The history of lean and kanban is a challenge to boil down, so inevitably, I know there are aspects that are missing here. The title says “short” because, while there is a lot of information here, it is short in terms of how more is out there! Additionally, there are often disagreements on certain aspects
The kanban principles we use and I mention in What is Kanban? are fairly straightforward, yet often ignored in organizations who say they are doing kanban. I want to dig into a bit more depth on
This is a common question, since Kanban can have several word uses and meanings in the agile space. The term gets thrown around a lot, making it even more confusing. In order to understand Kanban and where it comes from, let’s start with some basic definitions and the foundations. We start with the basics, because
I hear these requests all the time. “What are the best agile metrics?”, “How can we measure an agile team?” and “I know we can’t just measure agile. . . but, what should be on an “organizational agility checklist?”
There are so many places you can go with these questions and there are even
We have done a huge disservice to leaders and managers, as well as teams. There are plenty of people that will say we don’t need managers and leaders. People can lead themselves. While there is an aspect of this that may be true, there are a lot of steps to get close to that idea.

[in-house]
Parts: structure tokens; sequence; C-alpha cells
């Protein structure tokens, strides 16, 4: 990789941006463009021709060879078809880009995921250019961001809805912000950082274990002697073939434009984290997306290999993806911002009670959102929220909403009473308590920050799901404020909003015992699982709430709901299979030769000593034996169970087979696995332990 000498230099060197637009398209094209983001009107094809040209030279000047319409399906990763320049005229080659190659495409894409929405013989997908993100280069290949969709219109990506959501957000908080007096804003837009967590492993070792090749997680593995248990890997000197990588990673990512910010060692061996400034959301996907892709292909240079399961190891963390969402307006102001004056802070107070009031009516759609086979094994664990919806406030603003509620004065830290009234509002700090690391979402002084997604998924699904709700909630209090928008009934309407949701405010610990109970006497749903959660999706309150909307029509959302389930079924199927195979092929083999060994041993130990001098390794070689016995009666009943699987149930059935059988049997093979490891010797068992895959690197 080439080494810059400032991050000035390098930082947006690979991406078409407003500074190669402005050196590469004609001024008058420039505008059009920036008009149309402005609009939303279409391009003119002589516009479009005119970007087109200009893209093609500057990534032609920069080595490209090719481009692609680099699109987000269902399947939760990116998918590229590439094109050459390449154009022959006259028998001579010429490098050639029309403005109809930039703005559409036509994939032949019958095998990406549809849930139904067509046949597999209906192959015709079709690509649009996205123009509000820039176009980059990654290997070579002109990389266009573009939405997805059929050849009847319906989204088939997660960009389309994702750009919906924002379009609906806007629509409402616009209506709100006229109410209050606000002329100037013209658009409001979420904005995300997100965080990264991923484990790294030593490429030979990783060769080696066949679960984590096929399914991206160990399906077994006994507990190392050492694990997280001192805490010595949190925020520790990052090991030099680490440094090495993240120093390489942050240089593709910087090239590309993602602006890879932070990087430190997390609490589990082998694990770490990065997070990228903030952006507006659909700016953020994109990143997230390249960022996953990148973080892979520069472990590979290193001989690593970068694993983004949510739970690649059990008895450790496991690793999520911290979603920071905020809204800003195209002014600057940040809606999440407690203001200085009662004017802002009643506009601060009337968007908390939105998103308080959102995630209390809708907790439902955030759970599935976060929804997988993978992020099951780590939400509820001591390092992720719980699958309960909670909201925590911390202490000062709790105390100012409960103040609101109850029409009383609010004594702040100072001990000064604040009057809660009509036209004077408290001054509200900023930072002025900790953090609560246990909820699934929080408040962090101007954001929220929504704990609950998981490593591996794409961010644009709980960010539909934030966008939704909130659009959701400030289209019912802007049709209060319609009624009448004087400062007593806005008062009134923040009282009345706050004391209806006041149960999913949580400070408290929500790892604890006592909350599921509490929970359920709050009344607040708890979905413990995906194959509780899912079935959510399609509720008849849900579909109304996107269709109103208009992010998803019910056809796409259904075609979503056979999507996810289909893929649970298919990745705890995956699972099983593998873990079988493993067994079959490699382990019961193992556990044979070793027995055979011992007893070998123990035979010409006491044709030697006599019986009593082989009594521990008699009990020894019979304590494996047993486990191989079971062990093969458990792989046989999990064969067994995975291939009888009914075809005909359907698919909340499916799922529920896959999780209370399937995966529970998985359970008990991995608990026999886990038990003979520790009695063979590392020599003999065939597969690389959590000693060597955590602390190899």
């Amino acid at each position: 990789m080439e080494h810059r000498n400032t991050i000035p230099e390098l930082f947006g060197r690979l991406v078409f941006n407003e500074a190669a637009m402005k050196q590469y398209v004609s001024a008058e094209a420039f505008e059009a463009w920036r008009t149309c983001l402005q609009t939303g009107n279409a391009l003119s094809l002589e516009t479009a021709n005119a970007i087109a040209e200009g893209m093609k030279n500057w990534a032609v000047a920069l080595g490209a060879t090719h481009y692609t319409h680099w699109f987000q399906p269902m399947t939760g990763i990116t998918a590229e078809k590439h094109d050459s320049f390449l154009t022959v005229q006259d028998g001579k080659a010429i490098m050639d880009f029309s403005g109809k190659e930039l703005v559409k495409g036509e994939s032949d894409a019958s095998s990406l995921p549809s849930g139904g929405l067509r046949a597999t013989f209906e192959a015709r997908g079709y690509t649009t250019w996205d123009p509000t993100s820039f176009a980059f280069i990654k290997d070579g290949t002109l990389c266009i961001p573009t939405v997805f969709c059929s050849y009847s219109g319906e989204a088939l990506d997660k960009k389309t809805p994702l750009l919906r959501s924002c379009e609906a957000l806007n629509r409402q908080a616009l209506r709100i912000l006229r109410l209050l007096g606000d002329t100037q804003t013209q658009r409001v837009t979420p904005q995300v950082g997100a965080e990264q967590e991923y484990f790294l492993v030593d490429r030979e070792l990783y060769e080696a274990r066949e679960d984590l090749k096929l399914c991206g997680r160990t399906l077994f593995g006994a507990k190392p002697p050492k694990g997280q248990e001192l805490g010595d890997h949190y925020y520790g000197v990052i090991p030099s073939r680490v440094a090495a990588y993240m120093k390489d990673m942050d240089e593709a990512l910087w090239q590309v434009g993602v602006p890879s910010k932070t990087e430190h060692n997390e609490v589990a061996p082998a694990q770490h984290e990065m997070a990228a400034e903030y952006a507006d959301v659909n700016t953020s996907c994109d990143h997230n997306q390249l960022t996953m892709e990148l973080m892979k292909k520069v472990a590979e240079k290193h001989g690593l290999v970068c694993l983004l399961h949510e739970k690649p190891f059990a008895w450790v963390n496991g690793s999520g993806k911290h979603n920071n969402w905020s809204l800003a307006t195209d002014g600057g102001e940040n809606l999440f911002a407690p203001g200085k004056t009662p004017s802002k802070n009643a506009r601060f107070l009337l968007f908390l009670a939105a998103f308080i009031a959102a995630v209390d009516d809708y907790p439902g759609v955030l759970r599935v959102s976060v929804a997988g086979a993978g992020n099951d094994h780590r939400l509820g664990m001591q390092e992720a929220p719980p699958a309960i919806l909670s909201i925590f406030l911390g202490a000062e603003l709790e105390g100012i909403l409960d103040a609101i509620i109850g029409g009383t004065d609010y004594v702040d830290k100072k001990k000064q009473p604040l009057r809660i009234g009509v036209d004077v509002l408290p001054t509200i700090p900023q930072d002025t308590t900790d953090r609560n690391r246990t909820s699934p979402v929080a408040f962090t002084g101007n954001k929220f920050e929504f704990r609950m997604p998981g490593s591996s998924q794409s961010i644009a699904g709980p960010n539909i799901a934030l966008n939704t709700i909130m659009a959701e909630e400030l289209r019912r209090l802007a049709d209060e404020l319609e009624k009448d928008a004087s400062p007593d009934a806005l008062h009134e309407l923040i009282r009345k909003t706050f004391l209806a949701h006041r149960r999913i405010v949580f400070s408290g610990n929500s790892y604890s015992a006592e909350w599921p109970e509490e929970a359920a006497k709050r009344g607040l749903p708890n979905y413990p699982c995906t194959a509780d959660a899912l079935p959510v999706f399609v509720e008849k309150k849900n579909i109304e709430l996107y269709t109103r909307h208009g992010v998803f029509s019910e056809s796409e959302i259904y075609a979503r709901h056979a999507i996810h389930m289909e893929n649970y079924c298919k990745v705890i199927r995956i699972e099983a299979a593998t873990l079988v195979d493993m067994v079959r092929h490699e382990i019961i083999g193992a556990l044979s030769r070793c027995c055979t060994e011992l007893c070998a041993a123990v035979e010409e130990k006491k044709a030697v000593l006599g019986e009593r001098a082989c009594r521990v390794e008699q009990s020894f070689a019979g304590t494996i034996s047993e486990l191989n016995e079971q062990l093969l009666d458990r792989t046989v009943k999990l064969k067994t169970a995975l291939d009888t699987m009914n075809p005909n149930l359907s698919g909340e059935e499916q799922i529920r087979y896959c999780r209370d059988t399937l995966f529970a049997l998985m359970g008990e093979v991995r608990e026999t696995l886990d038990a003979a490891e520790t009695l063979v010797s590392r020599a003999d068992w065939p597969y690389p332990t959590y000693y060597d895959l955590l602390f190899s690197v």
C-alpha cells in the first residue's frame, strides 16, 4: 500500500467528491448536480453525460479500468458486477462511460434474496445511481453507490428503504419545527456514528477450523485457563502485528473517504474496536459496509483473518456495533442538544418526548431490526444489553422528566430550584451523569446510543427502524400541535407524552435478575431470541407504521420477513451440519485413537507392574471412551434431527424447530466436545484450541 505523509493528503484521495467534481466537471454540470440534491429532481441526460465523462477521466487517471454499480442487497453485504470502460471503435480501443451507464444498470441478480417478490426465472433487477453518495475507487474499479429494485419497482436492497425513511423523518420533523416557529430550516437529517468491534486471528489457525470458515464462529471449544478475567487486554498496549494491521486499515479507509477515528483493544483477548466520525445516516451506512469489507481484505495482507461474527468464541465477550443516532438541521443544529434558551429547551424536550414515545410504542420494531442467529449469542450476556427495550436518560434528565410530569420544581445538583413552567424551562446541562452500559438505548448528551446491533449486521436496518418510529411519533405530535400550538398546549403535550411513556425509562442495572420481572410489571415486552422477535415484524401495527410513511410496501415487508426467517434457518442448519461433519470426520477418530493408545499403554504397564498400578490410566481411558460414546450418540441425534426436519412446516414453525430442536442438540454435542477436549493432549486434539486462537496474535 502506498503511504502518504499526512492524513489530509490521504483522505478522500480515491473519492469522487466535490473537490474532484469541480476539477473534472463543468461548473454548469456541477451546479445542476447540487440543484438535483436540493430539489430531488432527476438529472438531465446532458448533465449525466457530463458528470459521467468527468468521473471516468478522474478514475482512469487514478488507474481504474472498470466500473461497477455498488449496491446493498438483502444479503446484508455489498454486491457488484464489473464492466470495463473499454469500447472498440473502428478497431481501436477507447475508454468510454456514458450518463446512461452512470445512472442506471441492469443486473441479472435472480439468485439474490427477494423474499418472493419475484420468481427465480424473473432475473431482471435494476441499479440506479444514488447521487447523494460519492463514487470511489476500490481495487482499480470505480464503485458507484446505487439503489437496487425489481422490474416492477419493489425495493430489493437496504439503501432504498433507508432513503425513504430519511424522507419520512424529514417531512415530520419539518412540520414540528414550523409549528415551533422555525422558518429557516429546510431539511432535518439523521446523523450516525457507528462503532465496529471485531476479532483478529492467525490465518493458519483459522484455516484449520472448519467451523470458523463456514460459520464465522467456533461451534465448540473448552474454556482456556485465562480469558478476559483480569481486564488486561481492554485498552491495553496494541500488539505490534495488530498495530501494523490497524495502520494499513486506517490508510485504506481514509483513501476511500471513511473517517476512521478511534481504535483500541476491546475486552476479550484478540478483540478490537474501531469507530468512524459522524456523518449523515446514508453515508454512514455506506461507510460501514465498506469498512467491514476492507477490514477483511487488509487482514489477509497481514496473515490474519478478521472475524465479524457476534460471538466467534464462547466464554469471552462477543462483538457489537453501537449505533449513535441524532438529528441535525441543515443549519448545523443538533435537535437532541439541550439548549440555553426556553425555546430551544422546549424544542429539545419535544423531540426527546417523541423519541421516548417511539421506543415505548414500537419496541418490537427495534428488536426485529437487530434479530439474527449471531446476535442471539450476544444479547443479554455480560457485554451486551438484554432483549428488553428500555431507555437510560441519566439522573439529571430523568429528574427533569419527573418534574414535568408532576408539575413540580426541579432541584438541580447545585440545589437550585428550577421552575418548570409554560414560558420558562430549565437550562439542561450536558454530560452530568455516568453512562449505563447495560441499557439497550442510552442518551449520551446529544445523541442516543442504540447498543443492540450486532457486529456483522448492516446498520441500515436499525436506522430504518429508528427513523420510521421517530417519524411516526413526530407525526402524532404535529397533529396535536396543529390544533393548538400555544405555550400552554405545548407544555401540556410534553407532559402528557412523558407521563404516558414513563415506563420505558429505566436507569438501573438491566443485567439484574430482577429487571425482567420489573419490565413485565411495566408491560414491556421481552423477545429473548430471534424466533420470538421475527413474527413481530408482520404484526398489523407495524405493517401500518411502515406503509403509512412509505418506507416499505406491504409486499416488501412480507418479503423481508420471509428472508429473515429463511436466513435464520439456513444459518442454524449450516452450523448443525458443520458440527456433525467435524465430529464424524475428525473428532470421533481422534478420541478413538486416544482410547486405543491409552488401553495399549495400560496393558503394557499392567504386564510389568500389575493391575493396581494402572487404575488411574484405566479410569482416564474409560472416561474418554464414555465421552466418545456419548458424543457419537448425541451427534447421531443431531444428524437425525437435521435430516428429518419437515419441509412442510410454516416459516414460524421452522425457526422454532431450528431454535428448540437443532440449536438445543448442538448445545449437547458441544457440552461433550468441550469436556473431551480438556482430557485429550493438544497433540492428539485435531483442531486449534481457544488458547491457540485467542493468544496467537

How did we arrive at this place where so many people believe that self-organizing teams do not need help? The fact is, self-organizing teams DO need help.
What teams can experience: Teams might not know exactly what kind of help they need or even how to describe it. This can be especially true if they
A major challenge we run into when helping organizations shift or improve is leadership misconceptions. Agile leadership myths cause a lot of these misconceptions. We need to help avoid falling into the trap of these common myths because they limit our success. A root cause of many of the myths is that people simply don’t
We require environments where people can provide input and ideas. If we limit engagement, we limit success. We still have organizations who either believe or act like they believe some types of workers are “stupid.” This idea dates back to the ideas surrounding Scientific Management, Fredrick Taylor, and Henry Ford. The concept of the stupid or